Tag Archives: poem
This Road I Am Traveling, a prose poem
I used to think it was possible, even desirable to order the world into alphabetic categories, though I never dared cut someone open with such a blunt knife as you. The most I ever tried was harvesting a few drops of blood — they oozed through the cleanly raked skin underneath my claw like rare jewels.
You do not offer help. You are scientific, curious, high on espresso, perfumed with the thick odor of fatty, fruity soap. You tempt me to weep on your flannel jacket, though you don’t for a minute pretend to love me — or anyone. It is all part of your elaborate theory.
You ask me what it was like to watch her body go, you say you hesitate to dredge up old muck, yet you persist in an ignorant, wheedling way, pulling the raw edges of the wound farther in your fretful passion to get at the truth. I can’t believe a word you say.
Death is foreign to you. Open your eyes! See mine, clouded with the desire to cause your enlightenment. Yes, I recall a hundred details: the way a hand is not any longer a hand after that last breath, just a heavy piece of meat. I remember the stiffening of flesh, the way heat emanates in nearly visible waves from the stilled body. Though as you observe, time has continued to flow, my thoughts have not yet moved on — you are deluding yourself to think they ever will. Shut up! Your sympathies are worth nothing.
There are a million out there who know what I know — until you have allowed the fleeting soul of the one you love to pass through you, risking the internal injuries, the scarring from radiation, you can forget trying to follow for your own amusement.
This road I am traveling is ice — I have been skating with my silvery feet for more than ten years, and though it grows ever wider, I can see no end. I grow tired, but there is nowhere to stop. Living is grieving — sooner or later, only grief survives. Once you learn to skate down memory lane, it’s something you never forget. Though my legs ache, I have to keep them pushing. Still, the bare trees arch gracefully overhead. This cold air burns, yet cleanses.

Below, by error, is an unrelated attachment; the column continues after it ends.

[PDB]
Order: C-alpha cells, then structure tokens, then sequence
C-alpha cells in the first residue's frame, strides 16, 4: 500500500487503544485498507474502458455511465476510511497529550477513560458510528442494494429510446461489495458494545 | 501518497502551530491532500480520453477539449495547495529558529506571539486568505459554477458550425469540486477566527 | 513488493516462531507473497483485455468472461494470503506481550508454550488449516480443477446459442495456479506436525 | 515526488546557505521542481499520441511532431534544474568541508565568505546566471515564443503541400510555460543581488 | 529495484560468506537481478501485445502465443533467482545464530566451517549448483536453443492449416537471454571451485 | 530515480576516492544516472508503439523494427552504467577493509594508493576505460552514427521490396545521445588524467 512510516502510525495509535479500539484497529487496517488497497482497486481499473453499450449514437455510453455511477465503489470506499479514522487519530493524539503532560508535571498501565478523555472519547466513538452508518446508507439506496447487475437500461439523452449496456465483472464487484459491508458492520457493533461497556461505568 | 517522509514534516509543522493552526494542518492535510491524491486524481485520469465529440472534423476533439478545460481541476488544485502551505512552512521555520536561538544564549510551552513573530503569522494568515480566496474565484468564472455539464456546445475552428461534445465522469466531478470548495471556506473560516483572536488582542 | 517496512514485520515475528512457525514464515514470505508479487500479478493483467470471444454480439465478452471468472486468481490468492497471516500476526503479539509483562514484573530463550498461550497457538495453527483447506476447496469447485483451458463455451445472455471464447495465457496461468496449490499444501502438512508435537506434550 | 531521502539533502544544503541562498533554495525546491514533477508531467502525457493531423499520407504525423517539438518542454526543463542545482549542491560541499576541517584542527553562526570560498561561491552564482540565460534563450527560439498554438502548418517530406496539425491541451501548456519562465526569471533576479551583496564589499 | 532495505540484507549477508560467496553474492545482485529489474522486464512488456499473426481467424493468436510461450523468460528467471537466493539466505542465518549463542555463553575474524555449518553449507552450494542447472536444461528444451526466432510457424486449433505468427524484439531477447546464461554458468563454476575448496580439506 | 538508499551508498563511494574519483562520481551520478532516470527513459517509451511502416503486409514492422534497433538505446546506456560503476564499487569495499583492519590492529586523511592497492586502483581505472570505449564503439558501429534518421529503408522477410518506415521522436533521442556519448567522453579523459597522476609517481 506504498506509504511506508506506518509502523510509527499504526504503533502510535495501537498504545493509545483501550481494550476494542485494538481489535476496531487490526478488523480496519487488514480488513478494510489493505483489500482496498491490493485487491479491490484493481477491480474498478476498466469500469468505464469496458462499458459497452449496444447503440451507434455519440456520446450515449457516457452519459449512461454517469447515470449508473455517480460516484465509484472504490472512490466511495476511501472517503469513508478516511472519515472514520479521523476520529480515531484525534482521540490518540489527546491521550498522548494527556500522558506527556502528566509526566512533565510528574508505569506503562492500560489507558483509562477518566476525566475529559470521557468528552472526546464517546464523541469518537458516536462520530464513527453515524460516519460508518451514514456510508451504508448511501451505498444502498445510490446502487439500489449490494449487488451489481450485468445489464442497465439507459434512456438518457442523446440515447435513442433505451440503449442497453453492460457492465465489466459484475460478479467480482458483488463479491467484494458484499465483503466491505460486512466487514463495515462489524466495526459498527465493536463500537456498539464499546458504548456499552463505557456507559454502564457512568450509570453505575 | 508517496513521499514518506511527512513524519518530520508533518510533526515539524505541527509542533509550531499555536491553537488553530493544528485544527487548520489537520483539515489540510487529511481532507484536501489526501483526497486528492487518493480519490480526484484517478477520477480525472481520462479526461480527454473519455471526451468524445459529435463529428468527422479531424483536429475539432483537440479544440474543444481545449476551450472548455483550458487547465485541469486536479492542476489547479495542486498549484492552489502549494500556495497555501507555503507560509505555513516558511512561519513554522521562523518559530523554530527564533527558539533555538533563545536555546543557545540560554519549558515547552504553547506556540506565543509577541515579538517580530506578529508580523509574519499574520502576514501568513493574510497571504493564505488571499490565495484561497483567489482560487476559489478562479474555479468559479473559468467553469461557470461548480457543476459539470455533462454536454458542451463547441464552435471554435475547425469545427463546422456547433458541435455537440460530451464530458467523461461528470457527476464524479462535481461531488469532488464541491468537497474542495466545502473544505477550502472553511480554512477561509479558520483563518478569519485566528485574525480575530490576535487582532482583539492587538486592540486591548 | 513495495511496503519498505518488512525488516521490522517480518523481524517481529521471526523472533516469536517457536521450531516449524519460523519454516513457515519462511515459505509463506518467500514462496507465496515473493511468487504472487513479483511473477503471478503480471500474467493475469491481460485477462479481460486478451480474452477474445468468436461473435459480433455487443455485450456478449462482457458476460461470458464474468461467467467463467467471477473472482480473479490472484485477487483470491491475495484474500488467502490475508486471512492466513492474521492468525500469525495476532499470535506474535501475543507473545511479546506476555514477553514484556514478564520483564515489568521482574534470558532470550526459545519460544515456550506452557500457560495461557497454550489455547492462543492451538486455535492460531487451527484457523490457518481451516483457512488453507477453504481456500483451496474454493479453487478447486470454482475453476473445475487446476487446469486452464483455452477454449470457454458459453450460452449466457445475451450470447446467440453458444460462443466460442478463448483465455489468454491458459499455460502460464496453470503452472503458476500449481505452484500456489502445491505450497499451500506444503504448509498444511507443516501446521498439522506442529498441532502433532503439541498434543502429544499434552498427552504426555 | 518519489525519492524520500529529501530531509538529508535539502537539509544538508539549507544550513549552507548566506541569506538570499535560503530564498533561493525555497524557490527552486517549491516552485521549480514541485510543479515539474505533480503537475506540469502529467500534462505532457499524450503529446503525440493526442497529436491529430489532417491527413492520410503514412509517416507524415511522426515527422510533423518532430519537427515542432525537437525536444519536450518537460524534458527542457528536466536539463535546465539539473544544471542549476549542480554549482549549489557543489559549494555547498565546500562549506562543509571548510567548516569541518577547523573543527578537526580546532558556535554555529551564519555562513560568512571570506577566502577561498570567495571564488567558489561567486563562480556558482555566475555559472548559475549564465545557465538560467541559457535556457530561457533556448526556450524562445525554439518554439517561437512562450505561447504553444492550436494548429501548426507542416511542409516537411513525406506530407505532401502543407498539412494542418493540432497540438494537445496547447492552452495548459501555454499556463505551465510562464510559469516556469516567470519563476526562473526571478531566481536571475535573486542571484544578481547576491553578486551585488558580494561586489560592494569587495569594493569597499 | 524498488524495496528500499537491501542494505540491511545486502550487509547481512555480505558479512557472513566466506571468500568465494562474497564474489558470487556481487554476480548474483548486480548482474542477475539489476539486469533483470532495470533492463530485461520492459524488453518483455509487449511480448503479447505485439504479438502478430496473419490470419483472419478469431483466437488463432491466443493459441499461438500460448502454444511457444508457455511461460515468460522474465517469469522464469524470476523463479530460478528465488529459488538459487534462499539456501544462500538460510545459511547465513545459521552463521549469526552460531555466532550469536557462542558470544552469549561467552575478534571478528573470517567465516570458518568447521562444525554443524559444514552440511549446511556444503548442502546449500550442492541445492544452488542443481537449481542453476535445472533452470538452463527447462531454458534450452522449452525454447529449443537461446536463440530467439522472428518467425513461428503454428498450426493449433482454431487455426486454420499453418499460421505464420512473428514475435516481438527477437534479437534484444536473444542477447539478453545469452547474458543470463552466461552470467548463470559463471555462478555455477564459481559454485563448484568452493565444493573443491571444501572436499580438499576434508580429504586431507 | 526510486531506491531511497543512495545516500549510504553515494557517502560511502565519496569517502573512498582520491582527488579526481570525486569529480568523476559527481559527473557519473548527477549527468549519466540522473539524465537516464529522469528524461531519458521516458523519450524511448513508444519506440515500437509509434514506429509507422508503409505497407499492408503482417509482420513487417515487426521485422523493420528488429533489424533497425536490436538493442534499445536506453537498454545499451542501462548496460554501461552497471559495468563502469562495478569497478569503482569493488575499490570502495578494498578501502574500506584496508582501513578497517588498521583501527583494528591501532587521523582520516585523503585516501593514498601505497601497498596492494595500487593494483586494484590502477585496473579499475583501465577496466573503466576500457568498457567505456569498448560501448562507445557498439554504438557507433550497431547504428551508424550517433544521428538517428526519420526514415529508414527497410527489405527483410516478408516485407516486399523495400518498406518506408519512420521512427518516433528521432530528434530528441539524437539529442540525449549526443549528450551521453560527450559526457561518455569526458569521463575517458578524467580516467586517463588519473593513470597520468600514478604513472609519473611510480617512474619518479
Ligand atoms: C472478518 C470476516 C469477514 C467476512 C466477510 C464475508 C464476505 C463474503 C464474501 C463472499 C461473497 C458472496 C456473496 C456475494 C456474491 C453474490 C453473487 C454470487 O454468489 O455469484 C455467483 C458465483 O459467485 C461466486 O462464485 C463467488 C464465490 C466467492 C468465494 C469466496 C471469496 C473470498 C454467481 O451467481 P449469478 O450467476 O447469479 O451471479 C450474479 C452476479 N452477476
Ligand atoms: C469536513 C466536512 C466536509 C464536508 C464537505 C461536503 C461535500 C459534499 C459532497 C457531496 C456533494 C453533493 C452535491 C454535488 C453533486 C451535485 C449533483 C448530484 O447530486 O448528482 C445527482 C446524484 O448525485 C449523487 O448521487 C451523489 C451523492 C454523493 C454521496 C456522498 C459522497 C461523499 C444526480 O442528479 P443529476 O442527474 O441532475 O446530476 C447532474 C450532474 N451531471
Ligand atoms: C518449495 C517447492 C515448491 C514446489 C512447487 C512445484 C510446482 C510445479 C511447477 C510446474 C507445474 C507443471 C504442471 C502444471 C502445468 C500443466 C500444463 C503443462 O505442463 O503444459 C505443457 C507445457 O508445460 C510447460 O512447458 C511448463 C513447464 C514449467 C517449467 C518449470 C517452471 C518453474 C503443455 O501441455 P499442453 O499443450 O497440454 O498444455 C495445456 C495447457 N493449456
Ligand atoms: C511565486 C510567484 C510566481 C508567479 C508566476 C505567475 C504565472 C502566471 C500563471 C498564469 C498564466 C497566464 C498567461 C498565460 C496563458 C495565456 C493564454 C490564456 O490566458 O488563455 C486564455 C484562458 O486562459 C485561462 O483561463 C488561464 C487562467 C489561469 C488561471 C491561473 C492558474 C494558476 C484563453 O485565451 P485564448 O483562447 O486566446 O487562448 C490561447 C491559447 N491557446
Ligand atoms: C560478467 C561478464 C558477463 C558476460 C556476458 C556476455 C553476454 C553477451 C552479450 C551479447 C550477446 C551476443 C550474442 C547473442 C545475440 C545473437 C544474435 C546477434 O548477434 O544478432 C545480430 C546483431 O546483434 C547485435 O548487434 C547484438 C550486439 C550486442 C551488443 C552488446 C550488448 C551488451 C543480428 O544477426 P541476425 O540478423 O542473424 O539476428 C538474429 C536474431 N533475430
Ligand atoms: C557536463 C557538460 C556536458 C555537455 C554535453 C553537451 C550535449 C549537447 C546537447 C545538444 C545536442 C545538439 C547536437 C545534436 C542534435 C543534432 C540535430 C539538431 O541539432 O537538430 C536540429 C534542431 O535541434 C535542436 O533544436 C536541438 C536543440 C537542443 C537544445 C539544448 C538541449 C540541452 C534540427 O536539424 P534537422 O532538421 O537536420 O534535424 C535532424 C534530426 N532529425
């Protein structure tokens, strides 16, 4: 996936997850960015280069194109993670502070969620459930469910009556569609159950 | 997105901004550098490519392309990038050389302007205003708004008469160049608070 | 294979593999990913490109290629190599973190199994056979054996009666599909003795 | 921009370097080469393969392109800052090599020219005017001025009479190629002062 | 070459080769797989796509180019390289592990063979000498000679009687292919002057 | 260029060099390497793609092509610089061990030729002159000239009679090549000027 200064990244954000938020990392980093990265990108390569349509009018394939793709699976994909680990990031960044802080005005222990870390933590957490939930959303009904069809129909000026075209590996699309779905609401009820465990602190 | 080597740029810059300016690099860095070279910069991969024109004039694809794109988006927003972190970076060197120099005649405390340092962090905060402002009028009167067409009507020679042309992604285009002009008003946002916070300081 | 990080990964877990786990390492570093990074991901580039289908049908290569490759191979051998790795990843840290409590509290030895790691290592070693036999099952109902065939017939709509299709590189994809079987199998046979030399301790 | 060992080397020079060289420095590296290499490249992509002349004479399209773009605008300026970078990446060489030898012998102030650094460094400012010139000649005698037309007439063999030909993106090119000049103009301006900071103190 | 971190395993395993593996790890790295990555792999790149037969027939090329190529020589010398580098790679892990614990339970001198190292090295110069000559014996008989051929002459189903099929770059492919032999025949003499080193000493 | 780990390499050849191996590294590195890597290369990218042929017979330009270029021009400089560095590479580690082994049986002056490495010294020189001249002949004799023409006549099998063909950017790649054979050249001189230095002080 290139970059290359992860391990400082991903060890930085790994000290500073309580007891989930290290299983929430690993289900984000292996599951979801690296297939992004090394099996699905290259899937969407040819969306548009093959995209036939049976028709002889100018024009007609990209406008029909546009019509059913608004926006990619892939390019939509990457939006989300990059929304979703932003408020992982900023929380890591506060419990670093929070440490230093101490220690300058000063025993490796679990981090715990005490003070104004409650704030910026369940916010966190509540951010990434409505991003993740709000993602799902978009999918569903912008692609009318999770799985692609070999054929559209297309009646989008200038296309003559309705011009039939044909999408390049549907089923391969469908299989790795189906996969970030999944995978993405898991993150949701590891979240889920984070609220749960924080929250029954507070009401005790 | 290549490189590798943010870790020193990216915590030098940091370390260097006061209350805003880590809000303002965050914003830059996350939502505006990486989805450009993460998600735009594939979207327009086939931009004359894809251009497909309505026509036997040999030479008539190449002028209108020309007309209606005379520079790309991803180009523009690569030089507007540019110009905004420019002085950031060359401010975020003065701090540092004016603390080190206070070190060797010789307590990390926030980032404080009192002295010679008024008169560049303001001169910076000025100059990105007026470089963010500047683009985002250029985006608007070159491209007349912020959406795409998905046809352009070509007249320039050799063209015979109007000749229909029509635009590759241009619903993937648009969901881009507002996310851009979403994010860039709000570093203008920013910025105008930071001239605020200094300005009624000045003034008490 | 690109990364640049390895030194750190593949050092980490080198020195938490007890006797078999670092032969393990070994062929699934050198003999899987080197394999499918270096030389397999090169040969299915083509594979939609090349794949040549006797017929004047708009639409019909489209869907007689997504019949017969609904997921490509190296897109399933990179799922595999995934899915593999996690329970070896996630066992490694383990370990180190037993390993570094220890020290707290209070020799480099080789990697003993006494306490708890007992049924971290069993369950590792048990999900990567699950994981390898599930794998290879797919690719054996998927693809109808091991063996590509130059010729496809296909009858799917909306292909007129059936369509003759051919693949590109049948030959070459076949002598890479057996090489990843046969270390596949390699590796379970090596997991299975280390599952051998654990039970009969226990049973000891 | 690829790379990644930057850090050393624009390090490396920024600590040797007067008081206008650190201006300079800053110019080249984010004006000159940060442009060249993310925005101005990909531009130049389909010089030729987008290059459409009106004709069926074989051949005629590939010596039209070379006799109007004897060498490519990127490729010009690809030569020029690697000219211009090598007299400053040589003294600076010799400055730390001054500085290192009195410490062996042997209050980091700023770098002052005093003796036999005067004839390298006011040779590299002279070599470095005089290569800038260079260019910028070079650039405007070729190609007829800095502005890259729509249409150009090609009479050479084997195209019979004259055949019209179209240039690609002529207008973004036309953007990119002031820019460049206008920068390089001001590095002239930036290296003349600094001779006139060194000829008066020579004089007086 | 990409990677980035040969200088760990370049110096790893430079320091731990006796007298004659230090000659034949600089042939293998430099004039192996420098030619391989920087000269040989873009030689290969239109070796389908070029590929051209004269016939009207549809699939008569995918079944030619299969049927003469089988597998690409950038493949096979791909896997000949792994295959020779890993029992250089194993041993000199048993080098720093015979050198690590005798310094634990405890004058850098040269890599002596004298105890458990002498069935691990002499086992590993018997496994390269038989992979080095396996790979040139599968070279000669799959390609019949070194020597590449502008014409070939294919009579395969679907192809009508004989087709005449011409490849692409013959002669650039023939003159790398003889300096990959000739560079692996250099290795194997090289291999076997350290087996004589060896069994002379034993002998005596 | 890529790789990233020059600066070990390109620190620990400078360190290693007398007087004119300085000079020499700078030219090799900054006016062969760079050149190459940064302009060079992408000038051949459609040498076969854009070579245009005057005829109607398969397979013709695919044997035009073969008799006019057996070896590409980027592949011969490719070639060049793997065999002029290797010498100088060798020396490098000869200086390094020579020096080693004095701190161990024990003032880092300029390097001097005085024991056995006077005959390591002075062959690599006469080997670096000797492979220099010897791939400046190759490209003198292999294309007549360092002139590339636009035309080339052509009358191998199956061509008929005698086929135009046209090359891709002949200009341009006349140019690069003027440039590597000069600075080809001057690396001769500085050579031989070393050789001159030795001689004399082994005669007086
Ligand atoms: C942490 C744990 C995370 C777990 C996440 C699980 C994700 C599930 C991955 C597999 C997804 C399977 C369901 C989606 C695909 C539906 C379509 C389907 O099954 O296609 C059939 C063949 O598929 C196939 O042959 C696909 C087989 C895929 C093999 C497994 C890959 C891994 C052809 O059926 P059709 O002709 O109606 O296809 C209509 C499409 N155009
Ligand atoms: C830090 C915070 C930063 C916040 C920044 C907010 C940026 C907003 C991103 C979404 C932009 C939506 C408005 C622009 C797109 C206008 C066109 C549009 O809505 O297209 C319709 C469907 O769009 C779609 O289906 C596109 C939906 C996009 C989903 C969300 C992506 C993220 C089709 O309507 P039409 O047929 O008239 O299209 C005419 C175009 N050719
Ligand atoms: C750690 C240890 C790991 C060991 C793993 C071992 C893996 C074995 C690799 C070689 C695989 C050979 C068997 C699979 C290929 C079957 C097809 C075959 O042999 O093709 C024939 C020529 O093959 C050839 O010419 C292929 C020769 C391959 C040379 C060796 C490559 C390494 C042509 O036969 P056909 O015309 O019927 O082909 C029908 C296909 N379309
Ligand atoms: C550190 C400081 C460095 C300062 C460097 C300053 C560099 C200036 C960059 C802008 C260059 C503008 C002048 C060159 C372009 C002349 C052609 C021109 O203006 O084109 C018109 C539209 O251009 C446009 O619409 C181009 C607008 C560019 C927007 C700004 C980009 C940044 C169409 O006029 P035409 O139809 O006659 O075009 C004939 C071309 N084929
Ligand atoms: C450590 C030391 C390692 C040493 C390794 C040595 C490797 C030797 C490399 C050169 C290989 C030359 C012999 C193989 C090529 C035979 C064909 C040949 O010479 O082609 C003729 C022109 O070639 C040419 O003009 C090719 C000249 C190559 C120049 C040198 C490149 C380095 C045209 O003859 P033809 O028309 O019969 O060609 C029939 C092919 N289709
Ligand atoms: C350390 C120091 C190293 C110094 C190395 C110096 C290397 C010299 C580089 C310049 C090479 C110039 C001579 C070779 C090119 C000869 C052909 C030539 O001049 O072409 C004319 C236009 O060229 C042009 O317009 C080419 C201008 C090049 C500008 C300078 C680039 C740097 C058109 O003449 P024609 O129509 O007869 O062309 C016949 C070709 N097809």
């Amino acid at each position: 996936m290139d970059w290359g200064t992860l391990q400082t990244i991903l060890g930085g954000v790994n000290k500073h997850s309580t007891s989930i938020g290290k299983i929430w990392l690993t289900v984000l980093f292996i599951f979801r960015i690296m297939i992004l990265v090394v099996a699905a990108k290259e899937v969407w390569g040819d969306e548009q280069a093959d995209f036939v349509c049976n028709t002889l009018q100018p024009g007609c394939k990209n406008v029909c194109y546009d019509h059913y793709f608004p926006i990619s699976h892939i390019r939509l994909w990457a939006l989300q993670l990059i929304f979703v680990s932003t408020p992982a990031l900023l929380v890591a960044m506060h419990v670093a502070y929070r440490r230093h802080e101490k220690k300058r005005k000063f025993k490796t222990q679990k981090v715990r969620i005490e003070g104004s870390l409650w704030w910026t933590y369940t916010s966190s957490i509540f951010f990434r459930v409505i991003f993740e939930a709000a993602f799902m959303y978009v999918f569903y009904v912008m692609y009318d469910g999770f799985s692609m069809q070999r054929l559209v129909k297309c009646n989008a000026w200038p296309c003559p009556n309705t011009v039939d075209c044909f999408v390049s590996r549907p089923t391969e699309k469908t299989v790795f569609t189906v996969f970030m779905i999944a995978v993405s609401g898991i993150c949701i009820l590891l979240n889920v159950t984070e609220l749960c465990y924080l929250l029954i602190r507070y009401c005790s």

Living On The Moon, a poem
I remember all she had, stockpiled
in a child’s Easter basket. Necklaces
of ivory, turquoise and amber beads —
hopelessly broken and tangled. Cheap
metal pins, plastic bracelets, a dozen
stilled watches. Dried-out jars
of skin cream, mangled greeting cards,
portraits of her sisters. Often,
I allowed her to caress my face with
her trembling, soiled hands. On the pillow,
my head next to hers, pretending
I was a small child, and she my beloved
mother. Afterward, I scrubbed myself pink
with harsh soap. In a moment captured
years ago, Brandy, her tiny poodle,
dances on his hind legs, his pink toenails
scrabbling against her tanned,
scrawny calves, a rhinestone collar
tight around his limber ashen neck.
She tempts him to please her with a bit
of bacon — herself very plump around
the middle, silver hair teased and
sprayed, a perfect bouffant. You
would never guess then she was fated
to end up living on the surface of the moon,
by herself, without shame, without desire.
I must restring the beads, drape them over
a mirror, say a few words to her picture.
She will appear in my dreams nightly, dancing
with a small white dog, twirling her brittle
bones around and around until they catch fire.
She will sparkle like cut glass; gulping for air.
Layers, on this island the pearly nacre of creation — darkness,
light swirl for my attention. Walled around the park are giant
buildings, shades of gray and brown, windows glinting,
dark mirrors. I traveled a thousand miles to get here,
to find something, the heart of something, heaven,
earth, sore feet, my own heart. I am a dry sponge,
tramping from one street to the next, darting eyes
quick to latch on, transcend movement, freeze-frame
all in memory. The benches call out to me; I can’t refuse,
down low in Manhattan, where Chinese congregate,
playing some fast game. Like mah-johngg, like dominoes,
like poker. And a wino passes out on the bench
next to me — his mouth gapes, his teeth darkened with decay,
his tongue moving as he breathes. I am here on my bench
otherwise alone, trying to remember my divine nature.
The fact I don’t feel full of knowledge is sure evidence
I am. Nobody ever talks about how in his twenty-ninth
year, the Buddha left his wife and child in the middle of the night
without even saying goodbye. Nobody speaks of the tears
they shed next day. Buddha’s sobbing wife
is the mother of all things, and I have never known
her name. And I know without knowing I have two
souls — the one that will die with my body, the other that will
wander the world. Everything here becomes holy;
I take the wino in my arms, feeling his foul breath
grow sweet, becoming perfume of heaven. The world blooms;
I am its soul, dancing upon the knife-blade, bleeding, but not
falling. No, not falling. As I understand, so shall I be delivered.
Now she is the color of lichen-splattered bark,
not brown, not gray, not silver — without turning